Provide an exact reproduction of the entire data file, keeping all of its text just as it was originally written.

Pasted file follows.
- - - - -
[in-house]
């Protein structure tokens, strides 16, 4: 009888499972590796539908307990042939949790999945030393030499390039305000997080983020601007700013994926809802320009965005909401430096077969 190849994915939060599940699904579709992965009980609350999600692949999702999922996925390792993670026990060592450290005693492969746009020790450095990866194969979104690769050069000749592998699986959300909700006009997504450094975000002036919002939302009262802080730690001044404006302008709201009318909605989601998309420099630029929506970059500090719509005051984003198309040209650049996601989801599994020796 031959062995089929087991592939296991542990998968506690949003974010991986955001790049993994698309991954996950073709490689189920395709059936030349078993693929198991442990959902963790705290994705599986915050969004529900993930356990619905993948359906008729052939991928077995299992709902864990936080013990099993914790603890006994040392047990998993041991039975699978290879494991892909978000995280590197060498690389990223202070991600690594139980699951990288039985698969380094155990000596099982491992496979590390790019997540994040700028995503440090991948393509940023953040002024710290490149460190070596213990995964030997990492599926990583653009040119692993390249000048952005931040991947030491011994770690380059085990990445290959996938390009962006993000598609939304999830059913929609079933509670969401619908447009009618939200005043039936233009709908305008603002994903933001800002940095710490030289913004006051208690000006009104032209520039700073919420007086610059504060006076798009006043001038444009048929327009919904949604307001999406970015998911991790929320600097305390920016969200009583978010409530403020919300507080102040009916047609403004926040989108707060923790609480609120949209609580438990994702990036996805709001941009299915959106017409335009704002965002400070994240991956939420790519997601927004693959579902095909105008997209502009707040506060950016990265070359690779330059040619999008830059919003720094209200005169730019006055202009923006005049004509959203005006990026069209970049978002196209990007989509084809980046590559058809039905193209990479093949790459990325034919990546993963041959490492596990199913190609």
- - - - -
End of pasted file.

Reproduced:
[in-house]
């Protein structure tokens, strides 16, 4: 009888499972590796539908307990042939949790999945030393030499390039305000997080983020601007700013994926809802320009965005909401430096077969 190849994915939060599940699904579709992965009980609350999600692949999702999922996925390792993670026990060592450290005693492969746009020790450095990866194969979104690769050069000749592998699986959300909700006009997504450094975000002036919002939302009262802080730690001044404006302008709201009318909605989601998309420099630029929506970059500090719509005051984003198309040209650049996601989801599994020796 031959062995089929087991592939296991542990998968506690949003974010991986955001790049993994698309991954996950073709490689189920395709059936030349078993693929198991442990959902963790705290994705599986915050969004529900993930356990619905993948359906008729052939991928077995299992709902864990936080013990099993914790603890006994040392047990998993041991039975699978290879494991892909978000995280590197060498690389990223202070991600690594139980699951990288039985698969380094155990000596099982491992496979590390790019997540994040700028995503440090991948393509940023953040002024710290490149460190070596213990995964030997990492599926990583653009040119692993390249000048952005931040991947030491011994770690380059085990990445290959996938390009962006993000598609939304999830059913929609079933509670969401619908447009009618939200005043039936233009709908305008603002994903933001800002940095710490030289913004006051208690000006009104032209520039700073919420007086610059504060006076798009006043001038444009048929327009919904949604307001999406970015998911991790929320600097305390920016969200009583978010409530403020919300507080102040009916047609403004926040989108707060923790609480609120949209609580438990994702990036996805709001941009299915959106017409335009704002965002400070994240991956939420790519997601927004693959579902095909105008997209502009707040506060950016990265070359690779330059040619999008830059919003720094209200005169730019006055202009923006005049004509959203005006990026069209970049978002196209990007989509084809980046590559058809039905193209990479093949790459990325034919990546993963041959490492596990199913190609």